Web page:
Comics on Film: 3 Ways Forward for the Future of DC Comics Movies

Comics on Film: 3 Ways Forward for the Future of DC Comics Movies

May 11, 2018

Justice League

Now that the dust has settled after the release of Avengers: Infinity War, superhero fans the world over may find themselves wondering what's next for the resident alternative to Marvel's very successful cinematic iteration. Ever since the conclusion of Christopher Nolan's Dark Knight Trilogy, DC characters have had a pretty rocky relationship with movie audiences when directly compared to the near-universal acclaim that Nolan's Batman films earned.

With Marvel's runaway success after Black Panther and now their complete box office dominance on display with Infinity War, there's undoubtedly more than a few meetings happening at Warner Bros. that will still try to "crack" how films based on DC Comics can break into a comparable level of success.
 
So, here are three possible paths that the so-called DC Extended Universe can take in order to have a more prosperous future at the box office.
 
 
 
1) Reboot the Shared Universe by Adapting a Continuity-Altering Comics Event
 
Batman v Superman: Dawn of Justice
 
The most blatantly "comic book-y" way to reorient the shared universe, this method has the opportunity to use the existing films as a baseline for new efforts while wiping the events of those movies out of the chronological history of the DCEU going forward. As often happens in the pages of comics, an event that takes this path would make it possible for future films to reshape the history of the characters, while also allowing previously explored story threads from the existing films to be told again in future efforts, but in an all-new way.
 
For instance: if the DCEU decided to go with this kind of event in the form of adapting comic book stories like 1985's Crisis on Infinite Earths or 2011's Flashpoint (the latter of which may or may not be happening, depending on which rumors you believe), then future Superman movies would then effectively work from a blank slate, allowing The Death of Superman to be explored on film again in a potentially more truthful way than we saw in Batman v Superman: Dawn of Justice and Justice League.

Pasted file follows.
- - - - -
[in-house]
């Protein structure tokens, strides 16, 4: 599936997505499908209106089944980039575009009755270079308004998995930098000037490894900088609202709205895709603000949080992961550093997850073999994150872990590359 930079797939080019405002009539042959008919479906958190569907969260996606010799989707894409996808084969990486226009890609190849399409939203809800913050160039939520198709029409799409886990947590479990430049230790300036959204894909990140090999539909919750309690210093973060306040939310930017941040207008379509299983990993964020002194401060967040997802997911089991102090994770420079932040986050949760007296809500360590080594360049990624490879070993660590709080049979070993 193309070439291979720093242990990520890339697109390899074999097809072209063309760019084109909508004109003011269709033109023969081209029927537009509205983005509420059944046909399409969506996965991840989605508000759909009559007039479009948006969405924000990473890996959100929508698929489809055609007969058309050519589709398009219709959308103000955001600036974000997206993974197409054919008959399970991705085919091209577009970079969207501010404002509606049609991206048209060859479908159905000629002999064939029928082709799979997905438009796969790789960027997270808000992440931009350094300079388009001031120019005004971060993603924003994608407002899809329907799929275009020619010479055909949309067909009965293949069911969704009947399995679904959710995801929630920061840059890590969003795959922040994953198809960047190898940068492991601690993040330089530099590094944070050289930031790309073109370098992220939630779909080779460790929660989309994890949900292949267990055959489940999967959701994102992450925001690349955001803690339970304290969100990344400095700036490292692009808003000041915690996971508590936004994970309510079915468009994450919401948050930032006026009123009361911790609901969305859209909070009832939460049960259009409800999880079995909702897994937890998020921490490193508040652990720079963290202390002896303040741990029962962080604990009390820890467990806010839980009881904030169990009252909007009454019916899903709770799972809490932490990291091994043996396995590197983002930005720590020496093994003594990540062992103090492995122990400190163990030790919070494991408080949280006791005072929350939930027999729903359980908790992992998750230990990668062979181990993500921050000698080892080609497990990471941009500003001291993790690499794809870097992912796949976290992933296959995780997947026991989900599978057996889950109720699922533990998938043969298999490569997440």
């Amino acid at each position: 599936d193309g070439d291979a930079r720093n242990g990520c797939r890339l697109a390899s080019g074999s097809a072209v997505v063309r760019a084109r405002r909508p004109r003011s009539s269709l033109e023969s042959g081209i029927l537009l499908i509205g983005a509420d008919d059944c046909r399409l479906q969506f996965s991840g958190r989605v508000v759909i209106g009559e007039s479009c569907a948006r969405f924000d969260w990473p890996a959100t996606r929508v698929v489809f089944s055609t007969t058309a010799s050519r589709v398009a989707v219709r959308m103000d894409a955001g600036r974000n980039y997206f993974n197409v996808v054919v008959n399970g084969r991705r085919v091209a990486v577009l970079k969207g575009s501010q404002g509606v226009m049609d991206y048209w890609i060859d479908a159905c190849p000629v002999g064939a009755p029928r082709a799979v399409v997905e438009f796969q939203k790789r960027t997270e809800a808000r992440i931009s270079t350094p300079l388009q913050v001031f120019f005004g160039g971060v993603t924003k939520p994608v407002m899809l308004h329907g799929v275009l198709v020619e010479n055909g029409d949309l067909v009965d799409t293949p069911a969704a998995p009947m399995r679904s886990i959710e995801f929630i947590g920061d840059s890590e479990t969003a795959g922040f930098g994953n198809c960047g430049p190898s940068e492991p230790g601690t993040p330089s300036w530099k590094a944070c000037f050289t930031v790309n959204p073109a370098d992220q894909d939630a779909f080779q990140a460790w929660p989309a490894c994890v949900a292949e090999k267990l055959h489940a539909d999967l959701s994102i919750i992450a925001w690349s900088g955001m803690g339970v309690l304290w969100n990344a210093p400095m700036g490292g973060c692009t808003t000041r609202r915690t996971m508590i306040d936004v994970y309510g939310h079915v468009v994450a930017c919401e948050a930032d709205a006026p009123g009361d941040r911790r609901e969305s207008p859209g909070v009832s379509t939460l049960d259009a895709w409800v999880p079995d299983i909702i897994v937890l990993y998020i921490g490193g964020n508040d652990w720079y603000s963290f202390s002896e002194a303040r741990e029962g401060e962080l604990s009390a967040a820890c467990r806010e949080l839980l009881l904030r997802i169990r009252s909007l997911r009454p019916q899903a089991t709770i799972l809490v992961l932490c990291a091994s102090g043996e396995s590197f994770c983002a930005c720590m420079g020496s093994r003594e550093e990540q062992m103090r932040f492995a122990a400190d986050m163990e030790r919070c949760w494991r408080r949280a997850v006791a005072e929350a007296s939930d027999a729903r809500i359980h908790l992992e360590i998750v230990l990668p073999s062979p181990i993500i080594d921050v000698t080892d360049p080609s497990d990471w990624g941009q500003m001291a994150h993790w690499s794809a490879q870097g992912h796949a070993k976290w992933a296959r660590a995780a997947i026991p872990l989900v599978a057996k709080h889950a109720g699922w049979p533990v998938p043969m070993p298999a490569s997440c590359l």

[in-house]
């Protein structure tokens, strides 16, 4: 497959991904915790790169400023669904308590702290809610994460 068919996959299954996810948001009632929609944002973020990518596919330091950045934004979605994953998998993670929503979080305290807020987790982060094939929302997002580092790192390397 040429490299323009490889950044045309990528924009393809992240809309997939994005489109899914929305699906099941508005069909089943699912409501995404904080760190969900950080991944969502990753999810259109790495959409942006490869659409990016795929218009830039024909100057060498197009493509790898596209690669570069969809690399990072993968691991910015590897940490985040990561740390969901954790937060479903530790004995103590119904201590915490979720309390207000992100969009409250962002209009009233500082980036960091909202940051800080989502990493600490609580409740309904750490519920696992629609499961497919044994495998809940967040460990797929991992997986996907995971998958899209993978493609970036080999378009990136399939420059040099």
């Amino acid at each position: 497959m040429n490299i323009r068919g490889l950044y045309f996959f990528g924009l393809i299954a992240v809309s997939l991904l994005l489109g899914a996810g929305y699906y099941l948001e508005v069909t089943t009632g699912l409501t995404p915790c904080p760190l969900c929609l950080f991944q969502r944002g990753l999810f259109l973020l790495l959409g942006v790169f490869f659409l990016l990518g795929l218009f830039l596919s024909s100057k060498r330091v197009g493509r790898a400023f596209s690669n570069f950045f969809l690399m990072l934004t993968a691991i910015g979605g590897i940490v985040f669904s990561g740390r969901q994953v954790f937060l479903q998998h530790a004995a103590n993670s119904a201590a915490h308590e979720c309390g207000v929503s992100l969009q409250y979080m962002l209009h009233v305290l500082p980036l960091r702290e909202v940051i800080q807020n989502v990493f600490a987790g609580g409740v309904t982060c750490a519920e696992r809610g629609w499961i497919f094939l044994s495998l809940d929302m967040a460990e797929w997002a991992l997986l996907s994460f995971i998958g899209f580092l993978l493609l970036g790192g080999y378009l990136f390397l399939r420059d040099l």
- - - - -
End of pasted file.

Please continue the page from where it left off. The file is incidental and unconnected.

A new Batman movie could be more explicit by showing the full history of Robin, and other characters we've seen wouldn't be beholden to the way they were depicted in previous DCEU films. A reshaping like this would also potentially allow previously established characters to be redefined and, potentially, recast. Instead of Batman being close to 50 years old, maybe he's closer in age to Superman, for instance.
 
This would, basically, be a totally clean break from what we've seen from the films so far, and would allow the filmmakers and the studio to reshape the shared universe as they see fit, while also adapting a kind of comic book storytelling that has yet to make it to the big screen: the "cosmic reset button." It would also have the effect of rendering previous films meaningless to the wider framework of the shared world, though, which may go a step too far for some in the audience. So, that leads to another option...
 
 
 
2) Soft Reboot Without Explicit Reference to Prior Movies
 
The Incredible Hulk
 
This is, what I like to call, "The Incredible Hulk approach." If you watch both 2003's Hulk and 2008's The Incredible Hulk back-to-back, it's kind of amazing because the second MCU film could very well be a sequel to the 2003 movie, just because Hulk ends with Eric Bana's Bruce Banner in South America.